If you’re in the market for a new pet, and you have decided you want a bird. Take a few minutes to read through this so you can make the most informed choice.
Providing environmental enrichment is essential for the well-being of a captive bird because it encourages physical activity, cognition, and exhibition of natural behaviors, which, in turn, help to prevent and reduce stress and stereotypical behaviors (abnormal repetitive behaviors such as pacing and Feather Picking) that are seen too often in captivity and evidence low welfare.
Before determining ways to provide proper environmental enrichment, one must understand the natural history of wild parrots, which is dramatically different from life in captivity.
In the wild, parrots are rarely found alone, most species are found in large family groups or flocks. For a typical bird (parrot), most of the day is spent foraging, and exploring the environment or interacting with members of the group/flock (e.g., playing, preening each other, resting together).
Birds tend to form bonded pairs during mating season and work as a team while raising their young. This type of lifestyle in the wild keeps birds physically active and mentally stimulated on a daily basis. Over time, their complex lifestyle has helped birds evolve fairly advanced cognitive abilities.
Unfortunately, in captivity, many birds lack sources of stimuli and activities that keep them healthy in the wild. Therefore, it is our responsibility to provide proper environmental enrichment to help mimic their lifestyle in the wild. Numerous behavioral disorders and health problem, such as feather picking, can result of the lack of proper stimulation.
Types of Enrichment – Foraging
One of the easiest and most important types of enrichment that can be provided in captivity is Foraging. As mentioned earlier, birds in the wild spend much of their day foraging for food. A behavior that is often denied in a captive environment. It is important to consider scheduling the main foraging/feeding sessions for your companion early in the morning (after the bird wakes up) and in the late afternoon/early evening because these are the times when most of their foraging occurs in the wild. Foraging requires that the bird work for its food (i.e., searches for and identifies food). This challenge helps to keep a bird physically and mentally active. Thus, it is important in captivity to provide food that challenges the bird to obtain it. This can be done by hiding food in a store-bought or Homemade (with nontoxic materials) foraging toy.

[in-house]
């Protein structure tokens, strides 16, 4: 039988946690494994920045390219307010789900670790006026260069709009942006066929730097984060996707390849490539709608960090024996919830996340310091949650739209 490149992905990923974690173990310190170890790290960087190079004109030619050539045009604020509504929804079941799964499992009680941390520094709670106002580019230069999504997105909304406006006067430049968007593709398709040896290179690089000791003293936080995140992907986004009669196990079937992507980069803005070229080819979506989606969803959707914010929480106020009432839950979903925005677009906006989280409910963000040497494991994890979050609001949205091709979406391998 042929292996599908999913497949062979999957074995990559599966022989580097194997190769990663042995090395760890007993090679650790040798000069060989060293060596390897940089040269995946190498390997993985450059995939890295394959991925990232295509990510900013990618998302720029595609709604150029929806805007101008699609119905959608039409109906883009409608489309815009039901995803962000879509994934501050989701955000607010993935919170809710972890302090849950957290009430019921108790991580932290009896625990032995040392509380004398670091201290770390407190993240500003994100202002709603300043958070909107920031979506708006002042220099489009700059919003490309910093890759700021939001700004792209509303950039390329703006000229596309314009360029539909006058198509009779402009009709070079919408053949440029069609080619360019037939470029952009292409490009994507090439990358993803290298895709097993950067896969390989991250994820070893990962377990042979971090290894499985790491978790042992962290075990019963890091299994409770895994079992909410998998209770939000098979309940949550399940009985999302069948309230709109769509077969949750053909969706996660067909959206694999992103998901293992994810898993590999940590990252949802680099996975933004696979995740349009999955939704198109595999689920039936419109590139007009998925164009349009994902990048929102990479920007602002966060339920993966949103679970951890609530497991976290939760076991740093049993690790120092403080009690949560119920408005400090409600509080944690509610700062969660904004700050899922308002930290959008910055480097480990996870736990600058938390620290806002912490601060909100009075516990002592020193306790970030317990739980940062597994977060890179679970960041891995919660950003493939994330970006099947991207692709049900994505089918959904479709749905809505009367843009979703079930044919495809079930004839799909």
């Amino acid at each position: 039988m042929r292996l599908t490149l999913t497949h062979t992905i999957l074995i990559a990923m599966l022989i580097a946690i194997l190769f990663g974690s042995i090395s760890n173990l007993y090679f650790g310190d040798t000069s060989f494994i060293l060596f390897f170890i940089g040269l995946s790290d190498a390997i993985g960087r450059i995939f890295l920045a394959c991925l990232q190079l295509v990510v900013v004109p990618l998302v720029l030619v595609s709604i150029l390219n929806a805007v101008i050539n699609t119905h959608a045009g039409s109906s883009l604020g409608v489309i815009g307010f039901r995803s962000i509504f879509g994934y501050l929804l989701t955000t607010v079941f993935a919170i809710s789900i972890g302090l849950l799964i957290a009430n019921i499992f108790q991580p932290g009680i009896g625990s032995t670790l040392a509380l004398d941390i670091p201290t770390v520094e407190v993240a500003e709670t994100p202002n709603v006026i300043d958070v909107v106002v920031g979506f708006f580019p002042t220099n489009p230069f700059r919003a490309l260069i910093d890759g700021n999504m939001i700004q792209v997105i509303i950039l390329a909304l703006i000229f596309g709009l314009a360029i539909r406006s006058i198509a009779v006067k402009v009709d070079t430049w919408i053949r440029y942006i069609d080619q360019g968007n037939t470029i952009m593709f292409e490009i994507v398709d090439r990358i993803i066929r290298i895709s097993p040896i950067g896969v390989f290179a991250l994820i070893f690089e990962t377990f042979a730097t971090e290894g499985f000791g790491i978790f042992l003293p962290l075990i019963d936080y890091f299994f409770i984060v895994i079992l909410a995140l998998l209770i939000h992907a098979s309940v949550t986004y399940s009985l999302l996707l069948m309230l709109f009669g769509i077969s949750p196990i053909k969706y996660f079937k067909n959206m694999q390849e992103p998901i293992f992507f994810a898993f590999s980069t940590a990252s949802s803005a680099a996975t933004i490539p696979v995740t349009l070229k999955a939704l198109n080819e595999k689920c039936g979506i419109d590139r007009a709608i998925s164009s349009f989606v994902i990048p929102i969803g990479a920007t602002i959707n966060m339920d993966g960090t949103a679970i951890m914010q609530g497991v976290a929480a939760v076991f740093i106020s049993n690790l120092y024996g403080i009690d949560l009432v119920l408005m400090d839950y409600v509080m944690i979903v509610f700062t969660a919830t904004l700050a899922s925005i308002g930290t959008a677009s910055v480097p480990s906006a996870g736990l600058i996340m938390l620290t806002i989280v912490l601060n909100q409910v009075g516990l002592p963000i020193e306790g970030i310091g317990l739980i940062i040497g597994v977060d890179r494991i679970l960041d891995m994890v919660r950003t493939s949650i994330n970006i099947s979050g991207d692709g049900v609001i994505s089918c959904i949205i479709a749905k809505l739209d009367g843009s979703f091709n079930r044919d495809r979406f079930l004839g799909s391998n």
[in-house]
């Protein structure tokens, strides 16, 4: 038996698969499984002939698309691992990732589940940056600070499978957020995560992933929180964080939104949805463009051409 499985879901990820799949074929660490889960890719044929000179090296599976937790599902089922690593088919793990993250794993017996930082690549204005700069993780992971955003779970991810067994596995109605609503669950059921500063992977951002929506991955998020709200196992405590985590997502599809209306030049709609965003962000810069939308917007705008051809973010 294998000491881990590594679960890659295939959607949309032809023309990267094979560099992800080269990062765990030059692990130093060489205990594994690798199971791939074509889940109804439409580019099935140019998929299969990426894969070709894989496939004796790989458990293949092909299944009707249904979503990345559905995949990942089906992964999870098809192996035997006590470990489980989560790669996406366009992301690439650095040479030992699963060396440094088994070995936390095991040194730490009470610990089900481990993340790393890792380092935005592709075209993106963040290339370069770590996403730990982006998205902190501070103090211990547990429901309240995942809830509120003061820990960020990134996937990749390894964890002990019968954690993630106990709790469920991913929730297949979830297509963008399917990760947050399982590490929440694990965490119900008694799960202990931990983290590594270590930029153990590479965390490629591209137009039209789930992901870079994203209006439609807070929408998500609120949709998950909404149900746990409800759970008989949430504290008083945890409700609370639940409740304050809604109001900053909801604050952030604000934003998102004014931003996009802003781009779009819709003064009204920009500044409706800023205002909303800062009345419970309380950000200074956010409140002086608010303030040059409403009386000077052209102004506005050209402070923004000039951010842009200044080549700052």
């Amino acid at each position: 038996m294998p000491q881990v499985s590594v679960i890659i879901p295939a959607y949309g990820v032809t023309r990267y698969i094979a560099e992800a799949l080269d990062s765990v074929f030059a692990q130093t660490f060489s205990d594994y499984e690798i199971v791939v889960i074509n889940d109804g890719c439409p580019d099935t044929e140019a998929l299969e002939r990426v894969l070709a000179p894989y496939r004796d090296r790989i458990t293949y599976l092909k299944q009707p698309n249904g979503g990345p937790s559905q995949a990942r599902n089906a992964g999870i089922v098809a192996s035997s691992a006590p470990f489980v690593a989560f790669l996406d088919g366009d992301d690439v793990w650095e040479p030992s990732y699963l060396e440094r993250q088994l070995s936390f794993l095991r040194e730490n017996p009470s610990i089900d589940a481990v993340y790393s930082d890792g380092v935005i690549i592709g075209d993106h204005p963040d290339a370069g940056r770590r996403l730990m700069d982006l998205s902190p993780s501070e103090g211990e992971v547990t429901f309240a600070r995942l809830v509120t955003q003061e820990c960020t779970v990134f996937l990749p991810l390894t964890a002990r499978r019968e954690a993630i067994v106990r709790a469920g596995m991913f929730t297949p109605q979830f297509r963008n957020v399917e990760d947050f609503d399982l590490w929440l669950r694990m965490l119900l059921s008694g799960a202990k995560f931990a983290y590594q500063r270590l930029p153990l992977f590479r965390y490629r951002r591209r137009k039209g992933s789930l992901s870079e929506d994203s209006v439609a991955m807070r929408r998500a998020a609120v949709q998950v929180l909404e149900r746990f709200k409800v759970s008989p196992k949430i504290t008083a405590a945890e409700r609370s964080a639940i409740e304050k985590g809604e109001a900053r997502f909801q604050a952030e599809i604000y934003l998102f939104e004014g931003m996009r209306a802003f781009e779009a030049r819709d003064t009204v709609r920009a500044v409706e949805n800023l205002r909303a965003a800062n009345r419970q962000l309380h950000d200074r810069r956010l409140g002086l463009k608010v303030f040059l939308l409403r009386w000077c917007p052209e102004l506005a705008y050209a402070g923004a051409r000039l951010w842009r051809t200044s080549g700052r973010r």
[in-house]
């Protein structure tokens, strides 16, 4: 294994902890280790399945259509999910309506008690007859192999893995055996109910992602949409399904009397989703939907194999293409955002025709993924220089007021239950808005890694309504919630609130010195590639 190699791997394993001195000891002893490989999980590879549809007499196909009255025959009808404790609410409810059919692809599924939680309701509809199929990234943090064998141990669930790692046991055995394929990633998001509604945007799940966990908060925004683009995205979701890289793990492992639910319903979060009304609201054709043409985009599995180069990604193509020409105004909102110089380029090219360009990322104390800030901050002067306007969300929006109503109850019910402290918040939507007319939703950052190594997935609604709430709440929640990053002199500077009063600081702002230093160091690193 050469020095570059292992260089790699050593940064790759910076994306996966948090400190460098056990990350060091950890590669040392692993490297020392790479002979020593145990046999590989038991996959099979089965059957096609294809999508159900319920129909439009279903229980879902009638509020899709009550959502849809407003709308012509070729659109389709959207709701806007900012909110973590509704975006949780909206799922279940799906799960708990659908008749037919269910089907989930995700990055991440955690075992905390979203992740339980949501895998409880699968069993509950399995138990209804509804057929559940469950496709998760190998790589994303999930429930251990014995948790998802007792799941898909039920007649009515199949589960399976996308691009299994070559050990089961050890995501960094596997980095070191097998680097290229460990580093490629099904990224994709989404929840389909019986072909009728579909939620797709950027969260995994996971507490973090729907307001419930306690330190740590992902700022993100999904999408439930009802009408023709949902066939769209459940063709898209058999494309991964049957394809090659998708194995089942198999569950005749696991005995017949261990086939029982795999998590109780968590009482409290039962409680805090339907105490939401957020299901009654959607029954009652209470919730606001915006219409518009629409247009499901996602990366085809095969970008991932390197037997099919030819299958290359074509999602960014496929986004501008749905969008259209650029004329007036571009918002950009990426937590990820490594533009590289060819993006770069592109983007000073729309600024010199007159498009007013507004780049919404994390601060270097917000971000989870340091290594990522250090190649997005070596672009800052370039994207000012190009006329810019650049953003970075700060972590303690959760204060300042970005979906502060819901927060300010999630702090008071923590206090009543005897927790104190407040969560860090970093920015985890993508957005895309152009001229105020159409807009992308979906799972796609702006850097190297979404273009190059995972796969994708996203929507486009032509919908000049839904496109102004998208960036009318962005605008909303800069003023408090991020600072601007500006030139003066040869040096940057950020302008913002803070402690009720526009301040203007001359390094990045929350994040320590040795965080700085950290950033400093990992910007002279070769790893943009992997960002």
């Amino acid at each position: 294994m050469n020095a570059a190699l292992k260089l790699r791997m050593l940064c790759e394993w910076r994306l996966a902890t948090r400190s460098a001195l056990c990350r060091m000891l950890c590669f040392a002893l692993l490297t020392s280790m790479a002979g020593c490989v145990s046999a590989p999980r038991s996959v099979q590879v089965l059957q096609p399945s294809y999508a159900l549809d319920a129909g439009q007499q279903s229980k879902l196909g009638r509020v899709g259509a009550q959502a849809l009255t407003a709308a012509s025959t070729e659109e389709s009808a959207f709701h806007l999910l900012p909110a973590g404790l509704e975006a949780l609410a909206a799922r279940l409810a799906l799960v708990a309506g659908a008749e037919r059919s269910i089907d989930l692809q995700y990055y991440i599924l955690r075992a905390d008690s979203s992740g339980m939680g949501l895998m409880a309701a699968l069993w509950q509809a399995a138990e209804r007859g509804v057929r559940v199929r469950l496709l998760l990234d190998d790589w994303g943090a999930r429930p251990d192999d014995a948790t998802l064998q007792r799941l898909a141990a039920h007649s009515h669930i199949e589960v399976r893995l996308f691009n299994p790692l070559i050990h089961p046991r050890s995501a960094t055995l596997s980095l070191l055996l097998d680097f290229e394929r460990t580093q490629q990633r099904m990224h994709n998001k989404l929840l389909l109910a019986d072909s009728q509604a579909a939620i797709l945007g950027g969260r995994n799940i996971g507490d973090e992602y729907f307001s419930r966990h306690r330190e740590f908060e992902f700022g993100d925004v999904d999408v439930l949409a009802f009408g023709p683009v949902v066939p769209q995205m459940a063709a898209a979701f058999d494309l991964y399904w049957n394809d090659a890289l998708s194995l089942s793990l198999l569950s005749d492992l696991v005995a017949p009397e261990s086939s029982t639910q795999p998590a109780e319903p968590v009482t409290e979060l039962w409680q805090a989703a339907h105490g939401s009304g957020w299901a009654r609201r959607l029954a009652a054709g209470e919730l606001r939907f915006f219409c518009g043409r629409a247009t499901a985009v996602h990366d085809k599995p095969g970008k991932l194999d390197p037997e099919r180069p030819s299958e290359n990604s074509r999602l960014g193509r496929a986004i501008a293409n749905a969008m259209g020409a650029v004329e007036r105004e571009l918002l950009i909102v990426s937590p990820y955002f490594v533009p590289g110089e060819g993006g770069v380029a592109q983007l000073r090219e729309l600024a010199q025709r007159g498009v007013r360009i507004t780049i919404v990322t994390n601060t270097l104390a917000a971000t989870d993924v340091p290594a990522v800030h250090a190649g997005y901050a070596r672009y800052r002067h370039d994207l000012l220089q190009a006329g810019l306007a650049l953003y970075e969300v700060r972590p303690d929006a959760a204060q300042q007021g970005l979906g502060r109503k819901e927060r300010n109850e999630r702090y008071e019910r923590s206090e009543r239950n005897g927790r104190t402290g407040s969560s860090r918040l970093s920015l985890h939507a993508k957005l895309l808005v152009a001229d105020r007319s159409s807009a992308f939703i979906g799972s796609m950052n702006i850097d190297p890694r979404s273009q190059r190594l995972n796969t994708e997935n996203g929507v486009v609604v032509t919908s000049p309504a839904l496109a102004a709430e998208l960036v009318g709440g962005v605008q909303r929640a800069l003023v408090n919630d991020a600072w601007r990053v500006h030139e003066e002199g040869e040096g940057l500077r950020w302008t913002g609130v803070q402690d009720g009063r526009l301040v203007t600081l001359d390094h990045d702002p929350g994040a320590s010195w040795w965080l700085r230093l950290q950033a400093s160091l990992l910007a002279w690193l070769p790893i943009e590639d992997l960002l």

Homemade foraging toys can be made from nontoxic items that resemble toys that can be purchased at a store, one can use cardboard to construct boxes, one can also use nontoxic building materials such as PVC piping purchased at a hardware store to construct foraging toys or toys in general.
Even natural items from your backyard such as clean pinecones and branches/sticks can be used to hide food /toys
(make sure to briefly microwave or bake such items to kill potential pests/pathogens).
Aside from hiding food in foraging toys, one can place food in various places in the cage. For example, clips can be used to hang fruits and veggies in different parts of the cage and can be placed in new spots each day. Food can also be hidden in the food dish under cover of items such as hay or shredded paper; this forces the bird to pick through or remove these items to obtain its food. Essentially, the possibilities are endless as long as the food is presented in nontoxic materials and in ways that does not pose a threat of possible injury to your companion ( e.g., entanglement).
So, feel free to be creative!!!
Types of Enrichment – Exercise
Physical enrichment in the form of exercise is very important and is something that many caged birds do not get enough of. In the wild, they get to fly freely and are required to do so to get access to resources such as food, water, shelter and their mates. A vast majority of captive birds do not have access (e.g.; limited cage space) or the ability (e.g., clipped Wings) to fly. As a result, they do not get the exercise they would get in the wild.
Fortunately, exercise can be accomplished in many ways.